June - July 2019
Judy Kim - ambisonics sound design
Vera Weber - composer
California production stage: CalArts
Stephen Goza - stop motion animation
Emara Neymour-Jackson - choreography
Alyse James - line producer
Jac Langheim - costume design
Max Harper, Yiting Gao, Blake Derksen - location sound
Alex Michel - lighting
Danielle Wakin - set design and playback
David Stamp - production assistant
Animation films by: Gabe Mangold, Sam Lane, Sonya Fayzieva, Alyssa Bonnano, Joe Meredith, Sonya Lillis, Aileen White, Ben Andrew, Henrii Guerra, Anya Alford, Corey Feder, Leander Capuzzo
Second production stage: NYC
Fiona Rae Brunner
Sasha Shatokhina - line producer
Dazhi Huang - sound engineer
Paintings by: Jerelyn Hanrahan, Anton Katkov, Naum Medovoy
SYMPOSIUM: The Art of Becoming Black
Indiana University, Bloomington
First production stage: Indiana
Indiana University and Ivy Tech John Waldron Arts Center, Bloomington
Antonette L McCaster
Nick Philbeck, Kate Kharlampovich, Natalie Buse, Chloë Buse, John Bailey, Jerry Kemp, Serhiy Vernei, Ronald King, Rachael Mahaffey, Chris Dadds, Shannon Young
Arina Slobodianik - set design and costume design
Alexey Kurbatov - cinematography
Elijah Pouges, Chris Alexeev - location sound
Brennen Edwards - lighting engineer
Rachael Mahaffey - makeup
Ronald King - hairstyle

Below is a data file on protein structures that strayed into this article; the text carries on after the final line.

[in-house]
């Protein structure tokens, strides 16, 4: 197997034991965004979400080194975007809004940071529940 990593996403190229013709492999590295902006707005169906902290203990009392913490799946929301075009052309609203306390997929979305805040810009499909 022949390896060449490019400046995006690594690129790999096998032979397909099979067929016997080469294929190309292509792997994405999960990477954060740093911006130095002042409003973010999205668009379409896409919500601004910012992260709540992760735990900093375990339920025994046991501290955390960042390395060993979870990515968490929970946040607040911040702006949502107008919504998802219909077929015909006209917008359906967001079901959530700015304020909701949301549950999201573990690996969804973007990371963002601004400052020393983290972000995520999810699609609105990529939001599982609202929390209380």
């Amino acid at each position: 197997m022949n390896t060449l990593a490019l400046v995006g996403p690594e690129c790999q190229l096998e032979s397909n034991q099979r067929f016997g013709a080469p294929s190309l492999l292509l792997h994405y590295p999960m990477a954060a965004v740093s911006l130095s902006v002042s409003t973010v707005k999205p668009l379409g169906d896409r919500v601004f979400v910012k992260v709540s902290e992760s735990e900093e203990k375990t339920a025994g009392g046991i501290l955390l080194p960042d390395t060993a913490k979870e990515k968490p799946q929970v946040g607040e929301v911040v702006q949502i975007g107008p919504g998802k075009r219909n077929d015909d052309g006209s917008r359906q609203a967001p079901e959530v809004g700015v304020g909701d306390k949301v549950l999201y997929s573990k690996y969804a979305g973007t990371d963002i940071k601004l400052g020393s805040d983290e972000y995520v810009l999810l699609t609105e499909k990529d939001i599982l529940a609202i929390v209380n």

Liz Lipschultz - line producer
Pavel Anaschenko, Chris Waggoner, Victoria Marie - production assistants
Black Chorus and Orchestra
Five-day workshop and camera test, Indiana University
A workshop with performers, a choreographer, and a camera engineer, with the goal to make a research of body movements in time and space and video tests for the surrounding four-screen installation. We looked for characteristic body movements that will reflect the idea of political resistance in the digital age and apply a mathematical sequence to the choreography as well as discover ways to synchronize videos for surrounding screens.
Collaboration with Jeremy Michael Segal and Title66 theatre company, Montreal
This project is a laboratory of understanding the Other. It is a research-based VR 360 experience, which uses the medium of a spherical image to show the awareness of “one’s self”, “blackness” and “belonging” in contemporary American society from the perspective of an immigrant. The protagonist is a black woman played by several actresses of different ages and races.
Through symbolism and metaphorical language of different selves, a viewer has a chance to contemplate her intimate memories, thoughts, in the endless process of becoming of her true self. We address this project to various racial representatives in order to immerse them into an allegory of consciousness and draw attention to the crucial importance of understanding each other in the contemporary world.
The experience of a viewer is a journey through the mind of the protagonist. At the age of 12, in a small town, she meets a black girl of the same age. They become close friends but the black girl disappears all of a sudden. It greatly affects the protagonist’s whole life: she cannot get rid of the odd memories of her friend. In her 20s, she moves to a big city and models for painters. Her last client, a female artist, inspired her to become a painter herself, following her passion she made quite a successful career as an artist. By her 50s, still struggling with the loss of her childhood friend, she moves to a rural area. There she finally realizes that experiencing the oppression of society she was forced to extinguish her blackness in her attitude. Thus the disappeared girl was her own blackness. The viewer’s contemplation emphasizes the protagonist's inner overcoming of double consciousness.